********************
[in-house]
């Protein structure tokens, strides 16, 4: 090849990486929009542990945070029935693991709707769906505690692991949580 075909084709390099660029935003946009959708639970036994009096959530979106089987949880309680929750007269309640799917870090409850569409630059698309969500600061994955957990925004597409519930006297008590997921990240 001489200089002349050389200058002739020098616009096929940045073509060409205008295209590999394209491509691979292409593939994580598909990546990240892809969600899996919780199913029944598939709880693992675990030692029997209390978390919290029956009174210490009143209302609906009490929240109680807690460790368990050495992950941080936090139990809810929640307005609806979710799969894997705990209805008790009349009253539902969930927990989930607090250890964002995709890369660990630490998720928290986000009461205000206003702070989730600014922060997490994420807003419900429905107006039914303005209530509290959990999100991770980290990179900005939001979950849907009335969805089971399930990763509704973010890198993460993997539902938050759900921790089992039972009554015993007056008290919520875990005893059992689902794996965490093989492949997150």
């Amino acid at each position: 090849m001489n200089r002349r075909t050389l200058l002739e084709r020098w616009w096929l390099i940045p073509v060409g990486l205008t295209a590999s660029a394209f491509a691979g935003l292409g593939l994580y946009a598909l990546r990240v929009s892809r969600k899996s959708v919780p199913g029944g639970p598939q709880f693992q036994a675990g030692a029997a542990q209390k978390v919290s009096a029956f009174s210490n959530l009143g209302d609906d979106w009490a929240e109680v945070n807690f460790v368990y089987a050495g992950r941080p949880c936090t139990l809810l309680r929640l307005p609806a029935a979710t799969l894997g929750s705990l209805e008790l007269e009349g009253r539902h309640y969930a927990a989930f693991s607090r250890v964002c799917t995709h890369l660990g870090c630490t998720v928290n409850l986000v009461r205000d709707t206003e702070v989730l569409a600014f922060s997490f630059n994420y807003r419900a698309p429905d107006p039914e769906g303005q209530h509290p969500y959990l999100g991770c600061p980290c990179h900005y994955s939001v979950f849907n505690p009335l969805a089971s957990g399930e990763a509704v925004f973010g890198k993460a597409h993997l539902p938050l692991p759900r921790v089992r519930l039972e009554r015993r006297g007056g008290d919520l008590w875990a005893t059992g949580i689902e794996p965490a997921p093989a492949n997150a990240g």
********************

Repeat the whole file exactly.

[in-house]
């Protein structure tokens, strides 16, 4: 090849990486929009542990945070029935693991709707769906505690692991949580 075909084709390099660029935003946009959708639970036994009096959530979106089987949880309680929750007269309640799917870090409850569409630059698309969500600061994955957990925004597409519930006297008590997921990240 001489200089002349050389200058002739020098616009096929940045073509060409205008295209590999394209491509691979292409593939994580598909990546990240892809969600899996919780199913029944598939709880693992675990030692029997209390978390919290029956009174210490009143209302609906009490929240109680807690460790368990050495992950941080936090139990809810929640307005609806979710799969894997705990209805008790009349009253539902969930927990989930607090250890964002995709890369660990630490998720928290986000009461205000206003702070989730600014922060997490994420807003419900429905107006039914303005209530509290959990999100991770980290990179900005939001979950849907009335969805089971399930990763509704973010890198993460993997539902938050759900921790089992039972009554015993007056008290919520875990005893059992689902794996965490093989492949997150």
């Amino acid at each position: 090849m001489n200089r002349r075909t050389l200058l002739e084709r020098w616009w096929l390099i940045p073509v060409g990486l205008t295209a590999s660029a394209f491509a691979g935003l292409g593939l994580y946009a598909l990546r990240v929009s892809r969600k899996s959708v919780p199913g029944g639970p598939q709880f693992q036994a675990g030692a029997a542990q209390k978390v919290s009096a029956f009174s210490n959530l009143g209302d609906d979106w009490a929240e109680v945070n807690f460790v368990y089987a050495g992950r941080p949880c936090t139990l809810l309680r929640l307005p609806a029935a979710t799969l894997g929750s705990l209805e008790l007269e009349g009253r539902h309640y969930a927990a989930f693991s607090r250890v964002c799917t995709h890369l660990g870090c630490t998720v928290n409850l986000v009461r205000d709707t206003e702070v989730l569409a600014f922060s997490f630059n994420y807003r419900a698309p429905d107006p039914e769906g303005q209530h509290p969500y959990l999100g991770c600061p980290c990179h900005y994955s939001v979950f849907n505690p009335l969805a089971s957990g399930e990763a509704v925004f973010g890198k993460a597409h993997l539902p938050l692991p759900r921790v089992r519930l039972e009554r015993r006297g007056g008290d919520l008590w875990a005893t059992g949580i689902e794996p965490a997921p093989a492949n997150a990240g």